Bacteria-Killing Material Developed for Surfaces
Researchers from the University of British Columbia (UBC) have recently developed a copper-coated technology capable of killing bacteria.
In an article, the university’s official independent newspaper The Ubyssey wrote that the material could be perfect for use in hospitals, campuses, or on high-contact surfaces like cell phone cases.
Starting back in the spring, mining company Teck Materials agreed to partner with UBC materials engineering professor Dr. Amanda Clifford. Together, the team installed adhesive copper patches in nine UBC Applied Science buildings. According to the university, the patches were designed to take advantage of the metal’s inherent anti-microbial properties.
As a result, the patch materials were reported to kill over 99% of bacteria within hours after contacting the surface.
While these tests were taking place within the science buildings, Clifford was working on how the bacteria-killing reaction times could be cut in half. In working to achieve this goal, Clifford and her team engineered a copper coating reinforced with nano-bumps.
The bumps, according to the research findings, worked to rupture bacteria cell walls. As an additional measure, the researchers also combined copper with zinc, another antibacterial element. The research from this experiment was later published in Advanced Materials Interfaces.
The team was also noted to apply for a provisional patent for the coating in July.
Since then, researchers have formulated a copper-based material with ease of use in mind. In starting with a copper patch on her phone, Clifford’s team is now looking at how the material can be tested for its anti-viral potential, which could expand the material’s usefulness.
“Copper has been registered as antiviral metal, but we want to see how our material works,” said Clifford.
To explore other high-traffic surface areas, the team is planning to place the engineered coating material in hospital settings to combat virus spreading. Gram-positive bacteria, like the colon-infecting Clostridioides difficile, are “a major source of infection within hospitals,” Clifford said.
The team hopes that with the new technology, the copper-based attachments can help prevent patients in hospitals from contracting viruses, or other infections like C. difficile, which have a fatality rate range of 6%-30%. The material would also help target the evolution of bacteria and fungi.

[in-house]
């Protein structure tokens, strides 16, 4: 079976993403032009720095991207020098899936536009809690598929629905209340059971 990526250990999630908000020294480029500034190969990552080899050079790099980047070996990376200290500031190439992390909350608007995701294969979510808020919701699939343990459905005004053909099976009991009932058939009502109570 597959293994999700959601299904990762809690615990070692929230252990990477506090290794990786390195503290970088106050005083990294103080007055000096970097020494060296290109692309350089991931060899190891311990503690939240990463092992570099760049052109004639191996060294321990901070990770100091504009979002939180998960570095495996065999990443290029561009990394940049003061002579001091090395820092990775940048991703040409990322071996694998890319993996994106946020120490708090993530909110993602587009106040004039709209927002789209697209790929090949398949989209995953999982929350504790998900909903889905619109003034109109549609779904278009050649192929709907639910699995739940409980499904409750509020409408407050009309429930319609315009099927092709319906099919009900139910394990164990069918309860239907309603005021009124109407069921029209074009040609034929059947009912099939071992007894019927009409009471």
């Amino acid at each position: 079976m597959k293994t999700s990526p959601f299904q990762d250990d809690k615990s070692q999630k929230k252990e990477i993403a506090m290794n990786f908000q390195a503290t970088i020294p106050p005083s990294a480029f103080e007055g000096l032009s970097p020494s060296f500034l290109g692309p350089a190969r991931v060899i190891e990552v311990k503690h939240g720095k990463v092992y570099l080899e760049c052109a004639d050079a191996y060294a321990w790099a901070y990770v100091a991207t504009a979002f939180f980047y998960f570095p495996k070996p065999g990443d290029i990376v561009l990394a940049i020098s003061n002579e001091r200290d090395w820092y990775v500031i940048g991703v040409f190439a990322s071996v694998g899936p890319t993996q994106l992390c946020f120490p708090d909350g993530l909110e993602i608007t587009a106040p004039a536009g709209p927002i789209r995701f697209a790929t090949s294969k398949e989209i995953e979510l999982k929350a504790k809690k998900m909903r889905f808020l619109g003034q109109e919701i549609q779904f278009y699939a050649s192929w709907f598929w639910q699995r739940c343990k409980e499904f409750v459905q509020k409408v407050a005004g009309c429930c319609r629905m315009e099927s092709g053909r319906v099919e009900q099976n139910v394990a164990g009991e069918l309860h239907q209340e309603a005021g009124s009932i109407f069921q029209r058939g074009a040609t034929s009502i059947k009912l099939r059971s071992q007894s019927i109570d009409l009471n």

“We’re going to be in a very bad position globally if pathogens… or bacteria continue to become resistant to antibiotics,” she said.
By applying the bacteria-killing copper coatings and materials to hospital and high-traffic settings, Clifford explained that microbial populations could be prevented from evolving at all.
Other Copper Coating Research
In December 2020, diversified natural resources company, Teck Resources Limited (Vancouver, Canada) announced that it would be testing its antimicrobial copper coatings on high-touch transit surfaces.
The project was dubbed as the first of its kind on a transit system in North America and was being conducted in partnership with TransLink, Vancouver Coastal Health, VGH & UBC Hospital Foundation, Coalition for Healthcare Acquired Infection Reduction, and the University of British Columbia.
Through the company’s Copper & Health Program, Teck believes that as a major copper producer it can help to increase the use of antimicrobial copper in both healthcare facilities and public spaces to reduce the spread of infections, in addition to raising awareness and improving health outcomes for those most at risk.
The Copper & Health program focuses on three areas:
According to Teck, copper alloy surfaces are naturally antimicrobial with self-sanitizing properties, with research showing that these surfaces eliminate up to 99.9% of harmful bacteria and viruses. In its latest pilot project, fully funded by the company itself, will host a four-week-long initial phases where various copper surfaces will be installed on two buses on high-ridership routes and two SkyTrain cars in Vancouver.